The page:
• All-Star Saturday night was definitely in need of fixing, but the new format for the dunk contest somehow managed to make it worse. The team format was a flop, because it kept the two best dunkers of the night -- John Wall and Paul George -- from squaring off against each other. If you were watching at home and couldn't tell when the dunk contest was over and who won, you weren't alone. Dwight Howard's point that the dunk contest has gotten stale because "every dunk has been done" actually wasn't the problem. The dunks were good; the contest and the format were dreadful.

• Speaking of Anthony, it was refreshing to hear his voice and opinions ring out so loudly and authoritatively during media interviews on Friday. Anthony is one of the most interesting personalities in the NBA, and his voice was heard when he proclaimed that coach Mike Woodson would be back after the All-Star break and when he outlined what it would take for the Knicks to keep him in New York. Why the sudden outburst? When Anthony is in his environment with the Knicks, he's guarded so closely by PR people monitoring his every word and cutting his interviews short that fans don't get to hear anything close to authentic thoughts and opinions. First and foremost, Anthony should want to hear about a credible plan for the Knicks to contend for a championship with him as the centerpiece. But if I were advising him, I would tell him he should also demand that the Knicks and Madison Square Garden let him have his voice and personality back. If the Knicks spent as much time focused on trying to win as they do babysitting their most prized asset, none of this would be an issue.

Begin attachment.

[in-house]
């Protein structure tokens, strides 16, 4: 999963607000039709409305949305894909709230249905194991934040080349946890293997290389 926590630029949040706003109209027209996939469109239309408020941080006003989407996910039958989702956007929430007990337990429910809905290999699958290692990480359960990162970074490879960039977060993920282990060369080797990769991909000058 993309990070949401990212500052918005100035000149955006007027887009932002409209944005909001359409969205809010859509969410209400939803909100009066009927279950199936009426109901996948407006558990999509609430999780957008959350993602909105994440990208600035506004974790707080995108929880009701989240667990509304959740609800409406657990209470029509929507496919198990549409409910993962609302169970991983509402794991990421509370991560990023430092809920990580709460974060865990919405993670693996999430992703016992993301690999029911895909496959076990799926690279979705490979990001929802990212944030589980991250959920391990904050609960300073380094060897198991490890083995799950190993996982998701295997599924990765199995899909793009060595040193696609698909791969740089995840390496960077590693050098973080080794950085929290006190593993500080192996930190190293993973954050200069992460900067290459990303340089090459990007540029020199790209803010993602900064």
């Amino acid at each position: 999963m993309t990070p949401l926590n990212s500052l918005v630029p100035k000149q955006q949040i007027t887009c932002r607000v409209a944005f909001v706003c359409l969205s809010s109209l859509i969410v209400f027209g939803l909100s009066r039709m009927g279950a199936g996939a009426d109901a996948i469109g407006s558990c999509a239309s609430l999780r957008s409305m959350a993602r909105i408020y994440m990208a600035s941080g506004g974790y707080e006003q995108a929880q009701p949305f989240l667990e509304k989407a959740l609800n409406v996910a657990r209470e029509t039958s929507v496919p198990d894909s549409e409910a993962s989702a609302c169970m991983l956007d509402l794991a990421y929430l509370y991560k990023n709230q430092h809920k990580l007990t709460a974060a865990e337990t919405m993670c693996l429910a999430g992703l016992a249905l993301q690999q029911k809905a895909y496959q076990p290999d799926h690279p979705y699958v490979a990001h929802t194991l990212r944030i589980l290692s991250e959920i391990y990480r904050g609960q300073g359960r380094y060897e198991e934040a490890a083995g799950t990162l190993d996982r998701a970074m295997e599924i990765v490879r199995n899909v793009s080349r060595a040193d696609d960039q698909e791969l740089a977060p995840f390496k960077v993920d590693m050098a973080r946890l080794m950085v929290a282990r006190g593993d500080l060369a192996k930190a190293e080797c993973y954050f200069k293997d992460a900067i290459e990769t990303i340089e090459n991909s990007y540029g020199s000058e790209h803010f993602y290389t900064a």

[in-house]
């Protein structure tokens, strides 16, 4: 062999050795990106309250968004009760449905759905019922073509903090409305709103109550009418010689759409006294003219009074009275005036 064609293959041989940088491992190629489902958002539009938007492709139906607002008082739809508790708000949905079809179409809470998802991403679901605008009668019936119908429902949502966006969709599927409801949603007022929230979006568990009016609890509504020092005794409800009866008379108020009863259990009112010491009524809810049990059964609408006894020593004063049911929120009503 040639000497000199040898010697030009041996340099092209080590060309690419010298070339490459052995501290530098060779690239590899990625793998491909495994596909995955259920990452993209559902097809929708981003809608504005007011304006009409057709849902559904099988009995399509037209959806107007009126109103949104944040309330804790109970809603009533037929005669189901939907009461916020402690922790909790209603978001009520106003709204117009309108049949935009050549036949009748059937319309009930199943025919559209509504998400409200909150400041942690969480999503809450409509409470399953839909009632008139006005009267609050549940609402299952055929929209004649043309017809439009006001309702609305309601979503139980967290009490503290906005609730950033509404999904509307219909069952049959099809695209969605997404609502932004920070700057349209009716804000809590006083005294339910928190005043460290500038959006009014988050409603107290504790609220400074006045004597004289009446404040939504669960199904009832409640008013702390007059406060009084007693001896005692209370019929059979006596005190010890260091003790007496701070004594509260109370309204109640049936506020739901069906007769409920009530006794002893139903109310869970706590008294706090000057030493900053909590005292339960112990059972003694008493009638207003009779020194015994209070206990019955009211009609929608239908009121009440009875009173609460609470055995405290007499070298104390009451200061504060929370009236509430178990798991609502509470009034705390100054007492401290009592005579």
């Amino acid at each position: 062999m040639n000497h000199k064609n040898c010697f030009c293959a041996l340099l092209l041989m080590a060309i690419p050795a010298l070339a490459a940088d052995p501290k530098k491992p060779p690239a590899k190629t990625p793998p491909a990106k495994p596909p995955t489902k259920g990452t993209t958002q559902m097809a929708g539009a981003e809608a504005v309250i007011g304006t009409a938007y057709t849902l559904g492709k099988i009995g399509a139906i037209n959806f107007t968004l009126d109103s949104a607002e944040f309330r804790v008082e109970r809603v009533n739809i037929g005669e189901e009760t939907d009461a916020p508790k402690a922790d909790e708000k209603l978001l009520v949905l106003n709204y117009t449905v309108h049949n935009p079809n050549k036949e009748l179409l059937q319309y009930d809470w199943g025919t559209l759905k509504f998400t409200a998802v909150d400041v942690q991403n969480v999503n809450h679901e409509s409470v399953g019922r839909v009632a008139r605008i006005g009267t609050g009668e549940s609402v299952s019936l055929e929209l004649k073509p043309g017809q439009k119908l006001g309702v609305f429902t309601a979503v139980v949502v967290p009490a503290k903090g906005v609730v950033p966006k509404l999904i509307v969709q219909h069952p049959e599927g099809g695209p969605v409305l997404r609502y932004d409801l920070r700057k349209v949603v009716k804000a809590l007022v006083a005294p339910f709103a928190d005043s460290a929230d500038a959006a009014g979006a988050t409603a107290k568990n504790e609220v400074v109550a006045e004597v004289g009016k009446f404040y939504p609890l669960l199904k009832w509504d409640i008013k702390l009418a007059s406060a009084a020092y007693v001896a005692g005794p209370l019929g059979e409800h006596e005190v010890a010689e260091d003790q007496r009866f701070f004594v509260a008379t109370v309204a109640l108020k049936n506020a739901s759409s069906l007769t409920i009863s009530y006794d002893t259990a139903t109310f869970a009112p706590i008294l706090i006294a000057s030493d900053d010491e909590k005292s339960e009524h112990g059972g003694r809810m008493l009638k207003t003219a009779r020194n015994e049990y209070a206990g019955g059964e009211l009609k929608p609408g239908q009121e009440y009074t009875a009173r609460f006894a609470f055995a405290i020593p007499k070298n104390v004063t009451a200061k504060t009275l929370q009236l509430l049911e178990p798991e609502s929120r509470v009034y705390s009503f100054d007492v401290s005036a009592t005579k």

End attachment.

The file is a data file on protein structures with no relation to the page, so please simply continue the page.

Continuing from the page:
• The NBA is three years into the collective bargaining agreement negotiated in 2011, with three more seasons left before either side can choose to opt out of it. Personally, I don't expect either side to walk away in 2017; much more can be accomplished by working together to grow the revenue than fighting in hotel conference rooms for a few more percentage points either way. But Silver, the lead negotiator of the deal, couldn't help himself when presented with the opportunity to stake out his future bargaining position just in case. When asked in his first All-Star address as commissioner Saturday night about the possibility of expansion, Silver said his goal is to have a healthy, 30-team league. "As powerful as the gains were that we made in the last collective bargaining agreement, we still don't have a league that has 30 teams that are financially viable," he said. With that seemingly innocuous statement, Silver moved the goalposts and changed the goals -- goals that he so famously characterized during the lockout as unwavering. During bargaining, Silver kept saying that the league had two goals: To create a system in which every team, if well managed, would have a chance to compete for a championship and also, if well managed, have an opportunity to make a profit. That is quite a different goal than having 30 teams that are financially viable. If all 30 teams aren't in the black in 2017, does that mean the NBA will ask for still more concessions from the players? Beware of this subtle but important shift in rhetoric from the new commissioner.